New York: S.W. Benedict, 1840.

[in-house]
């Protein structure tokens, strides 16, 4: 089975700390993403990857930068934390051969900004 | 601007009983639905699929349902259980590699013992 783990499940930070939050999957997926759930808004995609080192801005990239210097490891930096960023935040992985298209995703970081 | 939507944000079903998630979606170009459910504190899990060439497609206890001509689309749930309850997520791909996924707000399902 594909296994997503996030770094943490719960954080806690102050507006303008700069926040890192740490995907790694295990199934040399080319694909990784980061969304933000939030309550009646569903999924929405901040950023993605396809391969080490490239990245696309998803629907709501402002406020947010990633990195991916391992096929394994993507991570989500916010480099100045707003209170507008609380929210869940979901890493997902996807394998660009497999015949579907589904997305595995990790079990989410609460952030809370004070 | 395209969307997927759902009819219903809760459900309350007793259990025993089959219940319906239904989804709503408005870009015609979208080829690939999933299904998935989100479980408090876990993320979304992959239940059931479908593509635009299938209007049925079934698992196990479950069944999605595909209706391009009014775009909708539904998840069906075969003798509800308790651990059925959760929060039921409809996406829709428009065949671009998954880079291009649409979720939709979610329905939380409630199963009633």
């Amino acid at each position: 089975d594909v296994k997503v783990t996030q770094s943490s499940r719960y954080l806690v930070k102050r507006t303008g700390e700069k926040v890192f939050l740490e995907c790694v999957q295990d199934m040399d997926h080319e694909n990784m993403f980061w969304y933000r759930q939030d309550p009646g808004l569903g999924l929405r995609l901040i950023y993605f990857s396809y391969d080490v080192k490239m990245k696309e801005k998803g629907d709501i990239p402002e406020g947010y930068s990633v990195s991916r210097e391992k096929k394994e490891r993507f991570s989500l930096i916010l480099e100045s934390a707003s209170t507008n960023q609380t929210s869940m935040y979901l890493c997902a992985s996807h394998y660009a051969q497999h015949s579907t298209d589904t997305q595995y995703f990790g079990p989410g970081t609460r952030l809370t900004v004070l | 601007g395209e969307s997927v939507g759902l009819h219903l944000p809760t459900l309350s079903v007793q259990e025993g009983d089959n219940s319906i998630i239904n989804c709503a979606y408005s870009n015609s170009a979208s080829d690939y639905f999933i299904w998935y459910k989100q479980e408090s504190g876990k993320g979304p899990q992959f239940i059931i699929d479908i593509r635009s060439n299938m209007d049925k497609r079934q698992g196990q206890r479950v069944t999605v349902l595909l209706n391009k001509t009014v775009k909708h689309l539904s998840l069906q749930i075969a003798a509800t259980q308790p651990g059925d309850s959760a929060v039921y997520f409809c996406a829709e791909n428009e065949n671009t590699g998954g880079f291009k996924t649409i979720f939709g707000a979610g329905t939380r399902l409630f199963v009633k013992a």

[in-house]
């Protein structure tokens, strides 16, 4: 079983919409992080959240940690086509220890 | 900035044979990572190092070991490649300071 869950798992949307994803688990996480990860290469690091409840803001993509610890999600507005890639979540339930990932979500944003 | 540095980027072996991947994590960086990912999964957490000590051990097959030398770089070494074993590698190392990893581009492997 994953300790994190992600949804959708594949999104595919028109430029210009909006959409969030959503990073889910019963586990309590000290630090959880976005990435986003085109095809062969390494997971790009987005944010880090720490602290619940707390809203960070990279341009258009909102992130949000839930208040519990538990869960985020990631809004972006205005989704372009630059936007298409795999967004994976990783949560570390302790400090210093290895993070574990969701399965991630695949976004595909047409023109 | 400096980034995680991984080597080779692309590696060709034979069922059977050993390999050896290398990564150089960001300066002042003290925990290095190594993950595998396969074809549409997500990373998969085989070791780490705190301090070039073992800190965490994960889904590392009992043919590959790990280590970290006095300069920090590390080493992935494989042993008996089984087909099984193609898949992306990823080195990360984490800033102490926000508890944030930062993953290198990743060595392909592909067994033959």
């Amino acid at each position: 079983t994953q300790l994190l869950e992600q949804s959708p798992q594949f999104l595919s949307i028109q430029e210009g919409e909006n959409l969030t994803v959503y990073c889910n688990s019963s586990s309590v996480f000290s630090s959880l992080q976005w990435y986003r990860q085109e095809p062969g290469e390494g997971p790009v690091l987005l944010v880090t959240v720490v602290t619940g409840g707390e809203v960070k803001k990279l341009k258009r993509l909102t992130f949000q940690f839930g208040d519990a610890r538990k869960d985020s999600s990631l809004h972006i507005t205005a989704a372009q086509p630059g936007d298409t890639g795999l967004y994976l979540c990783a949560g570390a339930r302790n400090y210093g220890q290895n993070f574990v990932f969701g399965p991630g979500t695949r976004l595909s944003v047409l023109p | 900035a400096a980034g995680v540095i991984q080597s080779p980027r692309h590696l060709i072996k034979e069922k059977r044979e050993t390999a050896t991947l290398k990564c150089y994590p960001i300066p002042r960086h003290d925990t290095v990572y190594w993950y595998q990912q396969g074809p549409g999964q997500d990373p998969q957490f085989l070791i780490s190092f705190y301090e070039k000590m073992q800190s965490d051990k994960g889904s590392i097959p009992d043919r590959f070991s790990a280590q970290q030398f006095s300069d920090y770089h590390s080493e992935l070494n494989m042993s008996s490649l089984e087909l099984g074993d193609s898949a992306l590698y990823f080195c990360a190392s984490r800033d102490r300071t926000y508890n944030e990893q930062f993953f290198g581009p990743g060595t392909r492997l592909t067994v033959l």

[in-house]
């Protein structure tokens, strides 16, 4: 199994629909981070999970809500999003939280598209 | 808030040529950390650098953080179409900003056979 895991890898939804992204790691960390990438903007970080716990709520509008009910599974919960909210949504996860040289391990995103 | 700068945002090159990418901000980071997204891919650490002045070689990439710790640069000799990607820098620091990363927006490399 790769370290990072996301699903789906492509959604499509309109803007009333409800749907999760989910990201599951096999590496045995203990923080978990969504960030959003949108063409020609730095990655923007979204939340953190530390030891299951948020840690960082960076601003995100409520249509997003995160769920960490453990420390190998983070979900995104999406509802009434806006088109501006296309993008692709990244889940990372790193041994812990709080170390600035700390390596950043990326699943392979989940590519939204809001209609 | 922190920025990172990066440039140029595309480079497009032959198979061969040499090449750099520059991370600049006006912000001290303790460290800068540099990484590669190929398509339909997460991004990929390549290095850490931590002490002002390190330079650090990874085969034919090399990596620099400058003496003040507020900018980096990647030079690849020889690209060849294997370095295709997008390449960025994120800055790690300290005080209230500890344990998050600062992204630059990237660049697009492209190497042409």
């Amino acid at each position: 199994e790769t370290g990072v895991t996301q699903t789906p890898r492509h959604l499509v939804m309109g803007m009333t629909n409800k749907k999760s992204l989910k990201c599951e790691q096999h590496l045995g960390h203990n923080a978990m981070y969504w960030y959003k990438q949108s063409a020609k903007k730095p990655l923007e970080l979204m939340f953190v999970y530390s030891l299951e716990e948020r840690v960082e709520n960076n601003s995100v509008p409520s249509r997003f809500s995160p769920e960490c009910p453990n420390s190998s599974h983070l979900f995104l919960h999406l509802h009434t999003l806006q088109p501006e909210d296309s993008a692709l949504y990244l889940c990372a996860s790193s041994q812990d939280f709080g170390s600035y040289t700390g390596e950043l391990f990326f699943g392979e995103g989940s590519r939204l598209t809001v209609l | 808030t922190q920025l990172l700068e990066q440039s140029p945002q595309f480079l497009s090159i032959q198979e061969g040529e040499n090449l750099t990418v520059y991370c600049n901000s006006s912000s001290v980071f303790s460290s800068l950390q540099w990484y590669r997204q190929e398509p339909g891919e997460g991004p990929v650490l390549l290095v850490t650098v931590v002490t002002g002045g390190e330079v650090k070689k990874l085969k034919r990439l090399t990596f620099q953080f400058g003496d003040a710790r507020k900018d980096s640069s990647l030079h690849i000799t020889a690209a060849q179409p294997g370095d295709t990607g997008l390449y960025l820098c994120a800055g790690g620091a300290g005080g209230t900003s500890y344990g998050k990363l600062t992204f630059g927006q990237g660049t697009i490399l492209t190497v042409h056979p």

First Edition. 4.75 x 3 inches, pp. vi, 265, including index of first lines. Publisher's blind-stamped brown cloth with gilt spine lettering. Corners lightly bumped, very slight scattered foxing, nineteenth-century ink stamp of H.J. Jones and penciled signature of Samuel Jones on front free endpaper; very good or better. According to the Preface, this collection was commissioned by the American Anti-Slavery Society for use by "those who have been accustomed to meet to pray for the Emancipation of the Slave." Hatfield, a Presbyterian minister and student of hymns, selected and liberally edited 291 hymns, songs, and poems--including three credited to John Greenlead Whittier--and organized them thematically into sections titled "The Cause of the Slave," "The Slave Comforted," "The Slave Exhorted to Patience and Hope," "The Rights of the Slave," "Appeals in Behalf of the Slave" (subdivided into appeals to masters, freemen, women, and Christian), "Slaveholders Admonished," "The Friends of the Slave Encouraged," "The Friends of the Slave Assembled," and "Emancipation." As scholar Cheryl C. Boots argues, Freedom's Lyre stands out from the hundreds of collections of hymns published in the nineteenth century because the performance of these hymns "helped connect their secular cause with a sacred one" and "functioned within the ranks of the abolitionists as a commonly held language of identity and protest that engaged singers' emotions as it affirmed the humanity of blacks" ( (Singing for Equality, the American Antislavery and Indian Rights Movements, 1640-1855).